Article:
Superbowl’s super-fail: Google Home ad triggers “meltdown” of home assistants
It’s a phenomenon we’ve seen before; in January, Amazon’s Alexa devices throughout San Diego took it upon themselves to order a bunch of expensive dollhouses after hearing what they believed to be a user command instructing them to do so. This wasn’t the case; the ‘command’ interpreted by the devices was just some incredulous commentary from San Diego news anchor Jim Patton, saying: “I love that little girl, saying ‘Alexa ordered me a dollhouse’. The appreciative remark unwittingly triggered the personified devices to order a shipment of the garish Kidkraft Sparkle Mansions. An order that, thanks to some canny users, never actually came to fruition. The dollhouse in the initial case was donated to a local children’s hospital. So some good came of the hellish fuschia descent.
Now it seems that even the mighty Google – which recently reclaimed its status as the world’s most valuable brand – is susceptible to the glitch. Their Superbowl ad for Google Home aired on Sunday to millions of TVs nationwide. In keeping with the mawkish spirit of recent technology ads, Google regaled prospective buyers with a sappy montage of familial clichés (think sleeping child carried over threshold, tail-wagging Dachshund awaits owner’s return, and so on). The lynchpin of each gooey scene, however, was the command “OK Google”, the phrase used to activate an impending command.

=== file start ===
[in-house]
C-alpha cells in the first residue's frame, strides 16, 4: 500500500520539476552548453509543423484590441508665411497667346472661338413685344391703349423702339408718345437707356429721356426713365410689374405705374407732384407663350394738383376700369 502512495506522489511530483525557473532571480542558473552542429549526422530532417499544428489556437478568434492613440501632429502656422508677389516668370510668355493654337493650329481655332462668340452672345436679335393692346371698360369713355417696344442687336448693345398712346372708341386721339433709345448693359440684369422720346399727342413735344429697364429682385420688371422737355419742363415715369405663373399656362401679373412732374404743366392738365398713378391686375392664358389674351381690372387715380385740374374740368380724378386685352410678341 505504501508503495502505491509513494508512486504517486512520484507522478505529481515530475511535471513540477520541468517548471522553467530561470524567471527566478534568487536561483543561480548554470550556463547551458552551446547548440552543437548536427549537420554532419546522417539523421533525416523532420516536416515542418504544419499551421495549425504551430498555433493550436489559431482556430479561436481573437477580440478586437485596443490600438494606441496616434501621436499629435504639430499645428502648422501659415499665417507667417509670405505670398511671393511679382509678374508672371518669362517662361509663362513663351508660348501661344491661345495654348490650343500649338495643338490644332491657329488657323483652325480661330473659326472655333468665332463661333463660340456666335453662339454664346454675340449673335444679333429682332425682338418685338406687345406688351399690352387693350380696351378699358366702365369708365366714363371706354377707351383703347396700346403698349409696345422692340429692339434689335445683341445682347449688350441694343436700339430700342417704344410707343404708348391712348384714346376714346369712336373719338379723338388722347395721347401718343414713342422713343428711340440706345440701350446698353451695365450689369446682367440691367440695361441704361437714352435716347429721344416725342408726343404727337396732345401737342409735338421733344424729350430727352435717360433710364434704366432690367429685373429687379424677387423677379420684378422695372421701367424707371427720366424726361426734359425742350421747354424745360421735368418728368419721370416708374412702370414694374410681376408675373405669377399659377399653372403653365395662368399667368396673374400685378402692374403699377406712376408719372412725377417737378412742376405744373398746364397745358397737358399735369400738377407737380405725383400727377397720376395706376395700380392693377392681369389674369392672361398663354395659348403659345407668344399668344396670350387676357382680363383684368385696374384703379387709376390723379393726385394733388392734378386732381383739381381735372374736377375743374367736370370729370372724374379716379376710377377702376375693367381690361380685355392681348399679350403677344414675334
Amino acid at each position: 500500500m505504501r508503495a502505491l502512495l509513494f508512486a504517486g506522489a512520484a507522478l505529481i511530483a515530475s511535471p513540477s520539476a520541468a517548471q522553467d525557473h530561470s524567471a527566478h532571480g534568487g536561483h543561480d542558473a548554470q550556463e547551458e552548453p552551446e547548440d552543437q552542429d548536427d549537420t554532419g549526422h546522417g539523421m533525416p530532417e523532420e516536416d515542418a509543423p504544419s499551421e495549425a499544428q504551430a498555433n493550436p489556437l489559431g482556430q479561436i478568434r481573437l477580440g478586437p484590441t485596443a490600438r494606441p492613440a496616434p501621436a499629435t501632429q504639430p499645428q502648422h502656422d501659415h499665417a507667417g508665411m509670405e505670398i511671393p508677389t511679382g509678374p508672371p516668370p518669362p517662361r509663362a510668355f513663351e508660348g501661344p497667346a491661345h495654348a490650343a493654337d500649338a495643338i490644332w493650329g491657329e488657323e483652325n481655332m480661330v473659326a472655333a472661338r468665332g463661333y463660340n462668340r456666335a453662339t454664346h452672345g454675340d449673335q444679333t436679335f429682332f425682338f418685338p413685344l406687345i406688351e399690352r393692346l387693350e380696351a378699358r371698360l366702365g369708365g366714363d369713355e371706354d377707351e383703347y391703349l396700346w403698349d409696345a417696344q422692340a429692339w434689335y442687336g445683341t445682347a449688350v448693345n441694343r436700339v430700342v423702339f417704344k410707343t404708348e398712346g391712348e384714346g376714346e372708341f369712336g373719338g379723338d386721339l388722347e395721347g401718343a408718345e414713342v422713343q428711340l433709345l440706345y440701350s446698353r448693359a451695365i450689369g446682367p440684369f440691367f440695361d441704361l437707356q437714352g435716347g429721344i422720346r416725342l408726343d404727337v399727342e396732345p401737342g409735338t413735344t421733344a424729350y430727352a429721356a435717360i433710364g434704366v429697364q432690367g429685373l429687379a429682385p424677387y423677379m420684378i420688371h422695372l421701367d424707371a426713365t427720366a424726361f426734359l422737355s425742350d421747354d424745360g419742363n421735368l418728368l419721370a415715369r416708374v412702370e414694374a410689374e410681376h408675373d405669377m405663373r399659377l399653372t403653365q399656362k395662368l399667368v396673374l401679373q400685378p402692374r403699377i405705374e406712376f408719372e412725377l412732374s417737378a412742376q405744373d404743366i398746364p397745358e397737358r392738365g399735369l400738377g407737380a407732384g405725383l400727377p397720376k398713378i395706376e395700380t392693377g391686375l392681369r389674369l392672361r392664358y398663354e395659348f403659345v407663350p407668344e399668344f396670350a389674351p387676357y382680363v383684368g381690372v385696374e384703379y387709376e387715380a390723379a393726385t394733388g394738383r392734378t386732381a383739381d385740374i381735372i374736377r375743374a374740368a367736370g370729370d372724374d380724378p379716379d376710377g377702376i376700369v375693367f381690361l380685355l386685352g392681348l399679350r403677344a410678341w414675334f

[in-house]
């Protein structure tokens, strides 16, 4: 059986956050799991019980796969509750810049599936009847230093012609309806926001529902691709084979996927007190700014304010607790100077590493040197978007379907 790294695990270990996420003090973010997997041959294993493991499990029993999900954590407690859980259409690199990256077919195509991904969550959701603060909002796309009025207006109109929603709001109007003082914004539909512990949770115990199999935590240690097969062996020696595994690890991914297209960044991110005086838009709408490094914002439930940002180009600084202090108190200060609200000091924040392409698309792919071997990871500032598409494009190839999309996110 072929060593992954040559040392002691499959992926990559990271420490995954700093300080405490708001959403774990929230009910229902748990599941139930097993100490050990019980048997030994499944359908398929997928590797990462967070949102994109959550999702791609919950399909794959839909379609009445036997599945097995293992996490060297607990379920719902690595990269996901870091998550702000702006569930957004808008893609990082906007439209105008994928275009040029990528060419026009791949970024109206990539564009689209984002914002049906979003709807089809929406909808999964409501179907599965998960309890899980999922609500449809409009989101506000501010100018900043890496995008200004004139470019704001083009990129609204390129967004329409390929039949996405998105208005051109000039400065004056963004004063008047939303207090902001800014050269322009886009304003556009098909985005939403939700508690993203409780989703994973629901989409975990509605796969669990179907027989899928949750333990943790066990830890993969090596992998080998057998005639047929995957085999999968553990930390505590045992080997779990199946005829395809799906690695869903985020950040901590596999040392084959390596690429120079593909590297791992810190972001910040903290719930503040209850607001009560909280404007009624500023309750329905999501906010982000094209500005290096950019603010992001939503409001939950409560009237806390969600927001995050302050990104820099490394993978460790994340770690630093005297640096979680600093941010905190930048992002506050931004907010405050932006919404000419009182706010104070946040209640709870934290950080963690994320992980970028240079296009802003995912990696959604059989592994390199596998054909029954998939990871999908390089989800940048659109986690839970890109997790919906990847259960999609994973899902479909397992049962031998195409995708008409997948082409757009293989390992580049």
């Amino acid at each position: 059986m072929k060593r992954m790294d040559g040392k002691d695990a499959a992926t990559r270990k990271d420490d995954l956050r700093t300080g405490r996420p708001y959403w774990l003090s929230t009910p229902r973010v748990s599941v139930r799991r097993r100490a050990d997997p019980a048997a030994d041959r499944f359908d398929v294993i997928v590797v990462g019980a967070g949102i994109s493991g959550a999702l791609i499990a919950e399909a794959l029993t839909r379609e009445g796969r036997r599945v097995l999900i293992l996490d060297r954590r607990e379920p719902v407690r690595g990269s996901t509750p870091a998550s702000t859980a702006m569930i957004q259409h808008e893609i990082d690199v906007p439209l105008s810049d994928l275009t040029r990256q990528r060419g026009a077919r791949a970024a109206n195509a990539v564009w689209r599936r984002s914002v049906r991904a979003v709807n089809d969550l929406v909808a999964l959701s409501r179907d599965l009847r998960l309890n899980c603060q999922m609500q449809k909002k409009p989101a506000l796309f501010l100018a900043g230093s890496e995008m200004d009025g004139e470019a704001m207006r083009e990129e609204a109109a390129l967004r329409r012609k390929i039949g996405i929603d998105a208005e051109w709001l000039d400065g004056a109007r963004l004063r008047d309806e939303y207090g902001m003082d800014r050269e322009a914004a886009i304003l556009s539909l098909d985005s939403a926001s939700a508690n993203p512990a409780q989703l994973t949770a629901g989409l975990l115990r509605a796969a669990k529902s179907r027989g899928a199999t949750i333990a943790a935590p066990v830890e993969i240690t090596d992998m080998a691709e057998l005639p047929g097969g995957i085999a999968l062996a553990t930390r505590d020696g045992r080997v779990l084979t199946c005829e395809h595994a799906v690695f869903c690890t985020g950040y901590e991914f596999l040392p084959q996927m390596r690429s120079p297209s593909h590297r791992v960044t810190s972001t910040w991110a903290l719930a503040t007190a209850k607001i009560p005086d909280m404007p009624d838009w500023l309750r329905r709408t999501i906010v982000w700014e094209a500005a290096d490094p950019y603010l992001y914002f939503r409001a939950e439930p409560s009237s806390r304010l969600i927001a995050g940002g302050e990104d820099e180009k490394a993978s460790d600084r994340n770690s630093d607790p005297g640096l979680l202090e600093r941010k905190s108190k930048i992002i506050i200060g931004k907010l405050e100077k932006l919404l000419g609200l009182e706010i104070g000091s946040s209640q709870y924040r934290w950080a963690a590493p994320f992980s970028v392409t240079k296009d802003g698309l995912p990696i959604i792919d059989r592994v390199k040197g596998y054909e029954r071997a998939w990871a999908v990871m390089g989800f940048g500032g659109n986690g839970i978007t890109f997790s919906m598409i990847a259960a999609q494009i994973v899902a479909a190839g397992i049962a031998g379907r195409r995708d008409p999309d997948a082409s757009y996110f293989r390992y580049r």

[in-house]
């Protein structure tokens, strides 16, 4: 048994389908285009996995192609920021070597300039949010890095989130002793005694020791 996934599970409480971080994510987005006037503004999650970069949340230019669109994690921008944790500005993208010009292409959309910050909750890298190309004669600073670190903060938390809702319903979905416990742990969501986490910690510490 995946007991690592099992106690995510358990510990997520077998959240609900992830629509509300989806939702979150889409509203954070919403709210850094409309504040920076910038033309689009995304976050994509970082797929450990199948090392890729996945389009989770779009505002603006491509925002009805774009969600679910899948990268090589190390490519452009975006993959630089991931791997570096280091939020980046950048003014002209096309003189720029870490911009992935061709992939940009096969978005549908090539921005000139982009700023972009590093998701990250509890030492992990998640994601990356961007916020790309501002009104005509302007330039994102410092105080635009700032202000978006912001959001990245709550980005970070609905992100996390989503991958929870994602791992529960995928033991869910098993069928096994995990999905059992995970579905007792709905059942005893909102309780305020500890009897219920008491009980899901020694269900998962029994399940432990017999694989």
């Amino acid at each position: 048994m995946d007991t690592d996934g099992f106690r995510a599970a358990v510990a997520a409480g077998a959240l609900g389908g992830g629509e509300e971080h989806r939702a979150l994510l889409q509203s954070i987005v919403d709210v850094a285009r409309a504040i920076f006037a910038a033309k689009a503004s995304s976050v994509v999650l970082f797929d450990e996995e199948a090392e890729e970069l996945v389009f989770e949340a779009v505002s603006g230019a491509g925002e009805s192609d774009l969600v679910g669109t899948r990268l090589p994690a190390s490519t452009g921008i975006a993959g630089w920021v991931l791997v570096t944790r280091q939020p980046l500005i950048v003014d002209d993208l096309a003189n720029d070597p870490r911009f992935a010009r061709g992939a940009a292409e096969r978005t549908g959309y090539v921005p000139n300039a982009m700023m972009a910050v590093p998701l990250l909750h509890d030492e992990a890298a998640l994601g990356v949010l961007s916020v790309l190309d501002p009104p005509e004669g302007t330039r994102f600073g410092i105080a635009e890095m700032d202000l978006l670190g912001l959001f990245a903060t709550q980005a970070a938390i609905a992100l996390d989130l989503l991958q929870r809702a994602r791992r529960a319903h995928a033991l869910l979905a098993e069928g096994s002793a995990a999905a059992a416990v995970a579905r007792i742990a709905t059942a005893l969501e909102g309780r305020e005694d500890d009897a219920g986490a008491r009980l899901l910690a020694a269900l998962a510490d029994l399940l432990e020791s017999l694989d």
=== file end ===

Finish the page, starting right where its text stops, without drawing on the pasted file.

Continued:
And it seems that the quick-fire succession of “OK Google” in the ad served to activate a horde of real-life Google Homes. Kwame Opam of The Verge, reported of his own Google Home’s oblivious response to the TV ad: “Sorry. Something went wrong.” Opam was more lighthearted than others, remarking: “I laughed, because that wasn’t supposed to happen.” Other users were more aggravated, taking to Twitter to lament that the “Google Home commercial kept setting mine off! They need to chill it with the ‘OK Google’-ing.” Others reported of the machine acting “crazy” and undergoing a “meltdown”.
To be honest, I’d rather endure a babbling home assistant than a depleted bank balance at the expense of this £160 monstrosity. For now, the future’s looking unpredictable, particularly at the hands of this novel but increasingly expansive smart-home technology.